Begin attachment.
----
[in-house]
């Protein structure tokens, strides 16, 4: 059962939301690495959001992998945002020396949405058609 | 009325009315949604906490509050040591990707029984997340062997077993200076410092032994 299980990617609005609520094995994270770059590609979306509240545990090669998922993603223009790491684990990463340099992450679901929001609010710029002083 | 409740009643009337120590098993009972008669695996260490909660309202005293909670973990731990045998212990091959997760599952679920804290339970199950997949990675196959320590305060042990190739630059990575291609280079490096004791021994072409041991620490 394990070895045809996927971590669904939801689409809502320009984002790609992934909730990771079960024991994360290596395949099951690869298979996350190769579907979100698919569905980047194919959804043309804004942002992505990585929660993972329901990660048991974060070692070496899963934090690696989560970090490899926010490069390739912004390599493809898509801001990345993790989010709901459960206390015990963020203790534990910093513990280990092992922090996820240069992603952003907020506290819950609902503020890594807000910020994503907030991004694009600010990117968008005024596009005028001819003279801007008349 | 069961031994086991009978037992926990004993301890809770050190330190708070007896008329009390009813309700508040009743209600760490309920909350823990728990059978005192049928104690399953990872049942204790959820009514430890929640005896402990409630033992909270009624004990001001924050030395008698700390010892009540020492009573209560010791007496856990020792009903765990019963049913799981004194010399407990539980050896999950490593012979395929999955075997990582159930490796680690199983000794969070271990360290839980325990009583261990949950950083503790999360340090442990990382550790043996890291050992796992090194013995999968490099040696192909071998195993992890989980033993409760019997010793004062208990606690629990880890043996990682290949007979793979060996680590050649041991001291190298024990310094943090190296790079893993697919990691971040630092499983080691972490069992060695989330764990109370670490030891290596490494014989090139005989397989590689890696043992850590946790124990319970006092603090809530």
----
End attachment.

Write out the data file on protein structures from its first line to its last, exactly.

[in-house]
């Protein structure tokens, strides 16, 4: 059962939301690495959001992998945002020396949405058609 | 009325009315949604906490509050040591990707029984997340062997077993200076410092032994 299980990617609005609520094995994270770059590609979306509240545990090669998922993603223009790491684990990463340099992450679901929001609010710029002083 | 409740009643009337120590098993009972008669695996260490909660309202005293909670973990731990045998212990091959997760599952679920804290339970199950997949990675196959320590305060042990190739630059990575291609280079490096004791021994072409041991620490 394990070895045809996927971590669904939801689409809502320009984002790609992934909730990771079960024991994360290596395949099951690869298979996350190769579907979100698919569905980047194919959804043309804004942002992505990585929660993972329901990660048991974060070692070496899963934090690696989560970090490899926010490069390739912004390599493809898509801001990345993790989010709901459960206390015990963020203790534990910093513990280990092992922090996820240069992603952003907020506290819950609902503020890594807000910020994503907030991004694009600010990117968008005024596009005028001819003279801007008349 | 069961031994086991009978037992926990004993301890809770050190330190708070007896008329009390009813309700508040009743209600760490309920909350823990728990059978005192049928104690399953990872049942204790959820009514430890929640005896402990409630033992909270009624004990001001924050030395008698700390010892009540020492009573209560010791007496856990020792009903765990019963049913799981004194010399407990539980050896999950490593012979395929999955075997990582159930490796680690199983000794969070271990360290839980325990009583261990949950950083503790999360340090442990990382550790043996890291050992796992090194013995999968490099040696192909071998195993992890989980033993409760019997010793004062208990606690629990880890043996990682290949007979793979060996680590050649041991001291190298024990310094943090190296790079893993697919990691971040630092499983080691972490069992060695989330764990109370670490030891290596490494014989090139005989397989590689890696043992850590946790124990319970006092603090809530």